Here are two statements President Donald Trump has never made:
- “I condemn foreign interference in American democracy and I welcome any investigation into Russia’s involvement in the presidential election.”
- “I will cooperate fully with any investigation.”
Trump could have made either statement early in his administration. Instead, he seems almost afraid of the facts that an independent investigation might reveal. At every turn, the administration’s first reaction to charges that his team colluded with the Russians has been to deny everything, try to limit a full investigation, change the subject, or attack the information source. Trump constantly pushes back against any line of inquiry that suggests there may indeed have been something more than above-board communications with Russians leading up to Election Day. “Trump Russia story is a hoax,” the president tweeted again last week.
Congress could help clear the air with its own investigations, given the seriousness of this issue. Even former Republican Vice President Dick Cheney has compared Russia’s cyber-meddling in the presidential election to an “act of war” against the United States.
The House Intelligence Committee inquiry is led by California Republican Devin Nunes, who comes across more like a White House defense attorney than an independent investigator. Nunes, a former Trump transition team player, seems to be doing the administration’s bidding with his bumbling on-again, off-again investigative efforts. The Senate Intelligence Committee began its hearings last week, and it at least seems more interested in doing its job to tell the public what happened in the election and whether there was contact between Trump’s team and Russia.
Over time, news organizations have revealed that more and more of Trump’s campaign officials and associates (Michael Flynn, Paul Manafort, Carter Page, Roger Stone, Jeffrey Sessions, Jared Kushner) have all had repeated contacts with Russian officials and operatives in the year before the election. The administration initially tried to say that nobody from the campaign had contact with Russian officials. After evidence to the contrary was produced, the administration tried to describe these multiple contacts with Russian officials as simply routine business and therefore not improper. If so, then why deny these contacts and try to hide these meetings in the first place?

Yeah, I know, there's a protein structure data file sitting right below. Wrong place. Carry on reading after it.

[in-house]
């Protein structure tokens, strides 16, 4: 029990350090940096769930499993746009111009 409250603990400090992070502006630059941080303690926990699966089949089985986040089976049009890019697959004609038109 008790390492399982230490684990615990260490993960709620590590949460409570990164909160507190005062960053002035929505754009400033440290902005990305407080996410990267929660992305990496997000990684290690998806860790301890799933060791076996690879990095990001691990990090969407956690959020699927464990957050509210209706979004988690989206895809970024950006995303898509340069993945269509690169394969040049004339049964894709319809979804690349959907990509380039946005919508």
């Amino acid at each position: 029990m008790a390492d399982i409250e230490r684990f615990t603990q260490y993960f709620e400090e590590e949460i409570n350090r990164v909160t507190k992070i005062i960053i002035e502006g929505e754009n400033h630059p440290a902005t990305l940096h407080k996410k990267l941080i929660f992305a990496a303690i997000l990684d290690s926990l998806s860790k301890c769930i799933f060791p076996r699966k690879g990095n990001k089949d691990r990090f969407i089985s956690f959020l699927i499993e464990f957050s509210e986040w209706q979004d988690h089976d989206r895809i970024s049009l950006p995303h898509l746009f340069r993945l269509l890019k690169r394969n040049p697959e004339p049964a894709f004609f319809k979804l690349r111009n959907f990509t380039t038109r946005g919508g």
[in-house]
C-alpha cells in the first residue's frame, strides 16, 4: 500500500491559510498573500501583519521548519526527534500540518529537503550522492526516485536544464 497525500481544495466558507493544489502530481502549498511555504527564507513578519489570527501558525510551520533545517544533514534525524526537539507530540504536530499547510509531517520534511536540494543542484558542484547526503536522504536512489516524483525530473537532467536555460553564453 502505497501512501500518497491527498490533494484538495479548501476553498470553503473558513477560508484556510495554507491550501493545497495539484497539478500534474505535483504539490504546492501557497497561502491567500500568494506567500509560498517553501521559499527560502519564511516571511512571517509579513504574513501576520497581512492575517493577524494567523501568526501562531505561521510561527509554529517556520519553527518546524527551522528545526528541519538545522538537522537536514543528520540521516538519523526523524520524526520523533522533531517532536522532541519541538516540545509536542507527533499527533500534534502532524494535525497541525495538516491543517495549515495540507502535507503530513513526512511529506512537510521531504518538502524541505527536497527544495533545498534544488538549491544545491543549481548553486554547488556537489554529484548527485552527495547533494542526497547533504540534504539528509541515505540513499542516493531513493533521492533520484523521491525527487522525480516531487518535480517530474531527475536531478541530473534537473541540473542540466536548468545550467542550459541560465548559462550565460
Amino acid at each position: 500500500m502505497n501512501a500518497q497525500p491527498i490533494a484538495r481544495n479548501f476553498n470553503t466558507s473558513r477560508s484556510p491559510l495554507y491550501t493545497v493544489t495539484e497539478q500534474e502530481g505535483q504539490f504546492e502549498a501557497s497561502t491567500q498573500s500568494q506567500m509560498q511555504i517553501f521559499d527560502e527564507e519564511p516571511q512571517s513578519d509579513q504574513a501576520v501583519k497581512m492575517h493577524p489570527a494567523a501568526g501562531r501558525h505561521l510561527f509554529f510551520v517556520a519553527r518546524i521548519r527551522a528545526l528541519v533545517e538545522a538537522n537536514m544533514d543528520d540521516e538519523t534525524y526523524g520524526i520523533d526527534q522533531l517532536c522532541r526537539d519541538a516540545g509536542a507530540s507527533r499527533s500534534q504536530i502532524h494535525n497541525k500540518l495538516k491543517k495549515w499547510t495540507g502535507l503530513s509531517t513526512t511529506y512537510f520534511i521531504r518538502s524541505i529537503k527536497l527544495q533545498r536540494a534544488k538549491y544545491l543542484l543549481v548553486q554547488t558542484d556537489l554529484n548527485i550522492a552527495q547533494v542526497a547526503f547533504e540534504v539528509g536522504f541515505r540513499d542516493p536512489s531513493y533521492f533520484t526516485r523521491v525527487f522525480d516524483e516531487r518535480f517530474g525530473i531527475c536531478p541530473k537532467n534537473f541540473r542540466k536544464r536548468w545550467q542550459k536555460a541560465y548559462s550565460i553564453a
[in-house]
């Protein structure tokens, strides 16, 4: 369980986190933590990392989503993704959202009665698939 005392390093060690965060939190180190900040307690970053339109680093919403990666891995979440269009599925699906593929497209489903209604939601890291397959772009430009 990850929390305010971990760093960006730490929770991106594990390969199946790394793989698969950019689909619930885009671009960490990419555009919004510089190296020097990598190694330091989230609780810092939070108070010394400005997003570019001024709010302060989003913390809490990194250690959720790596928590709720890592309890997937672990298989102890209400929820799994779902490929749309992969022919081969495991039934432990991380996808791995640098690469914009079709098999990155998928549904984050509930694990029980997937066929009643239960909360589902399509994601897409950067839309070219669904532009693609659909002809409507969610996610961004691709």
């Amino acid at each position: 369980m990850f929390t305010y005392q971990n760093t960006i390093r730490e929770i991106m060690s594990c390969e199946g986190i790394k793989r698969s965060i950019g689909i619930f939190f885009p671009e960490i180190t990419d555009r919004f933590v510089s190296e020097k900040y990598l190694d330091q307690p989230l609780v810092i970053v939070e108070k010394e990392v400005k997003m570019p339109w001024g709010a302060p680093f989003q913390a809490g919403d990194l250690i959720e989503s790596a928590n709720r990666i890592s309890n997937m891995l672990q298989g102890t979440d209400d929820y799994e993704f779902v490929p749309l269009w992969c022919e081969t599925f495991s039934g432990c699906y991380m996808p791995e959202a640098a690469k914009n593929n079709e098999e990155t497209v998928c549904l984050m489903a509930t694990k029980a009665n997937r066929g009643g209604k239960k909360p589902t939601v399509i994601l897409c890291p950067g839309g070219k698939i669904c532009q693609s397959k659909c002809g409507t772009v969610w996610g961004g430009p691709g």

Once confronted with the fact that Trump aides were indeed in contact with the Russians, the administration has often sought to downplay their role. For example, White House press secretary Sean Spicer said former campaign chairman Paul Manafort played only a “limited role for a very limited time” in the Trump campaign.
Whenever reputable news organizations report on this issue, they are routinely labeled “fake news.” When intelligence agencies discuss their findings on Russian interference in the election, Trump says leaks are the problem.
And finally, there is the money trail. Perhaps most tellingly, Trump has never been willing to release his taxes or other financial information that would show whether or not he’s received loans or other investments from Russian oligarchs. This information could provide proof, if there is any, that Trump is not beholden to Moscow’s money. But Trump has kept this information under tight wraps.
To date, no Trump official has given credible explanations for what we already know occurred leading up to the election. Foreign interference in American democracy is bad enough, but there’s also the possibility that the Trump campaign actively abetted the undermining of the election. If such proof is believably uncovered, then even a Republican majority in Congress or the Supreme Court is unlikely to save him.
Watching the Trump-Russia story unfold, historian Douglas Brinkley told the Washington Post, “There’s a smell of treason in the air.” And as New York Times columnist Nicholas Kristoff put it, “He’s right, and we must dispel that stench” with a “careful, public and bipartisan investigation by an independent commission.”
Yet that is just the type of investigation the Trump administration and its Republican allies in Congress seem to resist the most.
It is worth remembering John Adams’ admonition when he was defending British soldiers after the Boston Massacre: “Facts are stubborn things; and whatever may be our wishes, our inclinations, or the dictates of our passions, they cannot alter the state of facts and evidence.” Facts tend not to go away, and trying to cover them up will only be successful for so long.